And this belief can only hold as long as it is not thoroughly investigated. It is only the unexamined beliefs which stay beliefs and maintain their charge.

When we investigate the beliefs, through the four questions and the turnaround, and explore more in detail what is really true for us in our immediate experience, the belief naturally erodes and falls away. It is seen through. The thought loses its charge. It loses its apparent grip on us. It loses its apparent reality, substance, power, accuracy, significance and truth.

The thoughts are now revealed as what they are – completely innocent questions about the world. And as they have no charge anymore, they come and go as clouds – and with as much (or rather little) impact as clouds passing through the sky. They no longer appear intrusive. No thoughts are seen as positive or negative. No thoughts are any longer pathological. They just are.

In releasing these beliefs, we also uncover the inherent nature of mind – is clarity, wisdom, compassion, love, and effortless effectiveness in functioning in the world. These qualities are what we are, inherently, each one of us, and they are only temporarily covered up by beliefs in abstractions and the consequences coming from that. It never goes away, no matter what the surface phenomena may look like in the present.

Ultimately, we end up seeing through the belief in the idea of I, and even that one falls away, revealing the selfless nature of what is. We discover that we are not exclusively our human self or awareness, but what is – beyond and including any and all polarities. There is only the suchness. Only God. It is all the play of God, and it is all good.

It is good, far beyond even the most appealing and attractive images and hopes painted by any belief.

Thoughts as Innocent Questions

When thoughts are believed in, they seem substantial, real, important, meaningful, and so on.

When thoughts are released from beliefs, they are revealed as innocent questions – inquiries into an aspect of the world.

So there may be the thought I am a failure.

If I believe that thought, it seems substantial and meaningful, and it will most likely make me depressed – and cause a range of other responses and reactions in me as well.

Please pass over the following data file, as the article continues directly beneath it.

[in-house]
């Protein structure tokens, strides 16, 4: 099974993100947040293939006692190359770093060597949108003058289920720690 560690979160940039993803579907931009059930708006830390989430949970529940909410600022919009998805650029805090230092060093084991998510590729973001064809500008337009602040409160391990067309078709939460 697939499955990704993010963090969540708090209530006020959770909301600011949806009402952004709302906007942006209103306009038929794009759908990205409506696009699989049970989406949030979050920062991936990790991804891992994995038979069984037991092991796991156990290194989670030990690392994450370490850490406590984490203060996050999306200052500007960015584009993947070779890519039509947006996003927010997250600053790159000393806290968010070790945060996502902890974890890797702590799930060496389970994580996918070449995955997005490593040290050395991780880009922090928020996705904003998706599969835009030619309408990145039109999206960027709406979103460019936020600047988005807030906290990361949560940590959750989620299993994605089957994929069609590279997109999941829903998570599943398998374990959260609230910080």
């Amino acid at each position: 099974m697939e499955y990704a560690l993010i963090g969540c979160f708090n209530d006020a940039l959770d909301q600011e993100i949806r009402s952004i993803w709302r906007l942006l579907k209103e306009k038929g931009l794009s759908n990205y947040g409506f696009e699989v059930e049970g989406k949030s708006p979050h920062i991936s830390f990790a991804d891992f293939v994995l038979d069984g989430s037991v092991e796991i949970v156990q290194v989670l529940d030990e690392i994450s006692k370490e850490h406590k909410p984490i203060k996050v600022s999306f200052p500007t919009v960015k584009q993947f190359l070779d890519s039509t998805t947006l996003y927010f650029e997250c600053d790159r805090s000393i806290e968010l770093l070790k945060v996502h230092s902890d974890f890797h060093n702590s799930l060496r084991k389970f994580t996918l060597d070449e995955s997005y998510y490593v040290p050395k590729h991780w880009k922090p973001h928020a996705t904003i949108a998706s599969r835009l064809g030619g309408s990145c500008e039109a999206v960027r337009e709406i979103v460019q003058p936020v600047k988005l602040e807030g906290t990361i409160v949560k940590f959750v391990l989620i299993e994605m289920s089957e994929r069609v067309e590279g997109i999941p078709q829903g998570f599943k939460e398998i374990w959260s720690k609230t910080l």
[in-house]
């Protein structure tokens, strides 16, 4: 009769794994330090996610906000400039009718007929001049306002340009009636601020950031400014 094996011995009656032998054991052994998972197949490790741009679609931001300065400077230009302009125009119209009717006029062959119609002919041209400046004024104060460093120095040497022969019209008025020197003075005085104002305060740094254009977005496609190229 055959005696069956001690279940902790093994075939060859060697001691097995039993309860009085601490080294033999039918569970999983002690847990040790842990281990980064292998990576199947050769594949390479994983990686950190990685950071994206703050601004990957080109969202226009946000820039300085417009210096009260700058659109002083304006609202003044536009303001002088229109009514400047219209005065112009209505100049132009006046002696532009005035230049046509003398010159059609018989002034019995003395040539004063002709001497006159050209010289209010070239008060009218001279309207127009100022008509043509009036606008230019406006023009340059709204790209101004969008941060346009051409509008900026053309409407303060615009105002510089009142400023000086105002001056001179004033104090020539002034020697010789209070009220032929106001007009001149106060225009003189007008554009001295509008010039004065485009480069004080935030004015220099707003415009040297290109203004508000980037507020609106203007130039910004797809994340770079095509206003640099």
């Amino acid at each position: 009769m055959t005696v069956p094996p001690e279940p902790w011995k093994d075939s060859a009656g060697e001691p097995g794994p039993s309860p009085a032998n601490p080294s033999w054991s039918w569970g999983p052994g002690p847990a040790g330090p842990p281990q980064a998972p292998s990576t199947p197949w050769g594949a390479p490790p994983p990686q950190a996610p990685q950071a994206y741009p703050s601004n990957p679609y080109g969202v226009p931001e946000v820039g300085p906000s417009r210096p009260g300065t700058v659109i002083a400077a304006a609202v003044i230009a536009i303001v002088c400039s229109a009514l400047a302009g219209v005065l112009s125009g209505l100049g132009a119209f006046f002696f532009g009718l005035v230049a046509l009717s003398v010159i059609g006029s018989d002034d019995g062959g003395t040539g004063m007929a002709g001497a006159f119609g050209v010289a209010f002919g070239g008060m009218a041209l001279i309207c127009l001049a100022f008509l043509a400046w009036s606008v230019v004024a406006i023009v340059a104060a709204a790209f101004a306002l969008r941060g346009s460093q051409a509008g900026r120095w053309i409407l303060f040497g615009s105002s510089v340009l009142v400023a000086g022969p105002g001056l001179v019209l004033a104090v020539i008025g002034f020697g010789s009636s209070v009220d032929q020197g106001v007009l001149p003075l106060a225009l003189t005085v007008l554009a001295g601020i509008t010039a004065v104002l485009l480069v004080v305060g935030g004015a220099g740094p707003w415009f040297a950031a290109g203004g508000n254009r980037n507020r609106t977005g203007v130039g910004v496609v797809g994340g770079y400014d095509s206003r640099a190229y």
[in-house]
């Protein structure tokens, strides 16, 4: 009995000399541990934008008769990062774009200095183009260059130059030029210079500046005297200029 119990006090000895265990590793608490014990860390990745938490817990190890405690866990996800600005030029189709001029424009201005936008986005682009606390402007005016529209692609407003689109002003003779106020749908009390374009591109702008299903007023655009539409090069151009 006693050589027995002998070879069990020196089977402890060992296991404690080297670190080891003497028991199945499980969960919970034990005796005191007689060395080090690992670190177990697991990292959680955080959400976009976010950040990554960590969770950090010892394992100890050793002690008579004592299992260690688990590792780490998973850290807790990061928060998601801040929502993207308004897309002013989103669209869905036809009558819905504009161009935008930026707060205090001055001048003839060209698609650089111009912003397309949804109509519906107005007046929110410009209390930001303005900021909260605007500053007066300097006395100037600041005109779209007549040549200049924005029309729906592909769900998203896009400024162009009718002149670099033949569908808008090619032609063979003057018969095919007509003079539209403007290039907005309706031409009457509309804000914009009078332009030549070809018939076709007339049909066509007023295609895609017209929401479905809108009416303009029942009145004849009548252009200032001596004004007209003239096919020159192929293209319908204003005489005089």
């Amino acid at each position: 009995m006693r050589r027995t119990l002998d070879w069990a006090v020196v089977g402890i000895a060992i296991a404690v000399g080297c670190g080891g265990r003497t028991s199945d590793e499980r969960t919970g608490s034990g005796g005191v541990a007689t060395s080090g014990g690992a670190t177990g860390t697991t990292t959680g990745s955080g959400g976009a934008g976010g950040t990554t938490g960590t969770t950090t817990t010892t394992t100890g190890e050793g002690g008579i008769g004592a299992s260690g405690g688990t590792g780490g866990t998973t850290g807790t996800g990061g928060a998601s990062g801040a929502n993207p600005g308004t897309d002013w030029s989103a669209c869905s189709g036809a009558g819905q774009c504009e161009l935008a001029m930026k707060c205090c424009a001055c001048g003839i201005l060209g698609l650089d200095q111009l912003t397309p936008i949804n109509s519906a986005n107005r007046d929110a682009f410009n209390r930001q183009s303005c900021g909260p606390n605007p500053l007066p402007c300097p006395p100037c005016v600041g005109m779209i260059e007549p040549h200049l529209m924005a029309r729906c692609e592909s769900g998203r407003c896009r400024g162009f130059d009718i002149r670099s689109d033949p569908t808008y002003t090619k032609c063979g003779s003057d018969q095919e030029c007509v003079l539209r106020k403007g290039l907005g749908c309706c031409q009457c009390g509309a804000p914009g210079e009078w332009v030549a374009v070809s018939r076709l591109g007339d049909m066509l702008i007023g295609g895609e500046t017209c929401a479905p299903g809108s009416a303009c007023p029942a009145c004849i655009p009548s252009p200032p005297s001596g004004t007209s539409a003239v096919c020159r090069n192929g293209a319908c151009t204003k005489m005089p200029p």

If I don’t believe that thought, it just becomes an innocent invitation to inquiry. Am I a failure? Well, it obviously depends on how failure is defined, and it can easily be defined in many different ways. How does my life appear when I examine it filtered through some of these definitions? That can be a quite interesting exploration, allowing for useful and helpful insights.

This insight is just one of the many Byron Katie mentions. And it is one that seems to arise naturally from engaging in her inquiry process over time, at least it does for me. As with any insight, it is temporary and arising during one phase of the exploration process. Next time I look, it may well appear differently. Another layer may have been shed, and something else arises.


When I listen to or read various teachings, there is often an impulse coming up around precision.

So there is an impulse of precision coming up. If I think it is for someone else, it takes the form of judgment. If I realize it is really for me, it is an invaluable pointer towards maturing a little further.

Thoughts as problems?

If someone talks as if thoughts themselves ever are a problem, there is a discrepancy with my experience of thoughts as never a problem – only beliefs in them are. This discrepancy can takes the form of wanting more precision.

And if I put it on him, it becomes “he should be more precise” and is associated with blame, judgment, sense of separation and so on. If I see that the impulse is for me, I take it as an invitation and opportunity to differentiate for myself.

I can see that for me, only beliefs appear as a problem, never thoughts themselves – they are innocent. And it also invites me to inquiry into and explore this further. What is really true for me in the present? How is it true for me in the present?


The same is the case for talks about attachment. Sometimes, it is presented as if we can ever be attached to situations or things. That does not seem true in my experience.

I find that I can only be attached to stories and beliefs, and this may – and usually does – take the appearance of attachment to situations, people, things and so on. But it is only an appearance. I can only find attachments to stories and thoughts…

Again, it is an invitation to explore what is true for me, and what is true for me right now – which may, and usually is, different from what I expect.

Sharing findings

My experiences and findings are obviously for me, meant for me, and if they can help others inquire and explore for themselves that is great as well.

They may find something entirely different, which in turn can stimulate me to inquire a little further and more honestly.


The Byron Katie inquiry process may appear – before we engage in it – to concern itself with thoughts.

In reality, it seems to help us clear up our relationship with Existence, on all levels.

The “thoughts” we work with – in verbal/written form – are indications of much deeper orientations and relationships with Existence. And these orientations runs through all levels of our being, including physical, energetic, emotional, cognitive and consciousness/awareness.

When there is suffering and/or contraction, it indicates an area where our deeper orientation is not aligned with what is – with Existence. And through inquiry, we can clear up this confusion.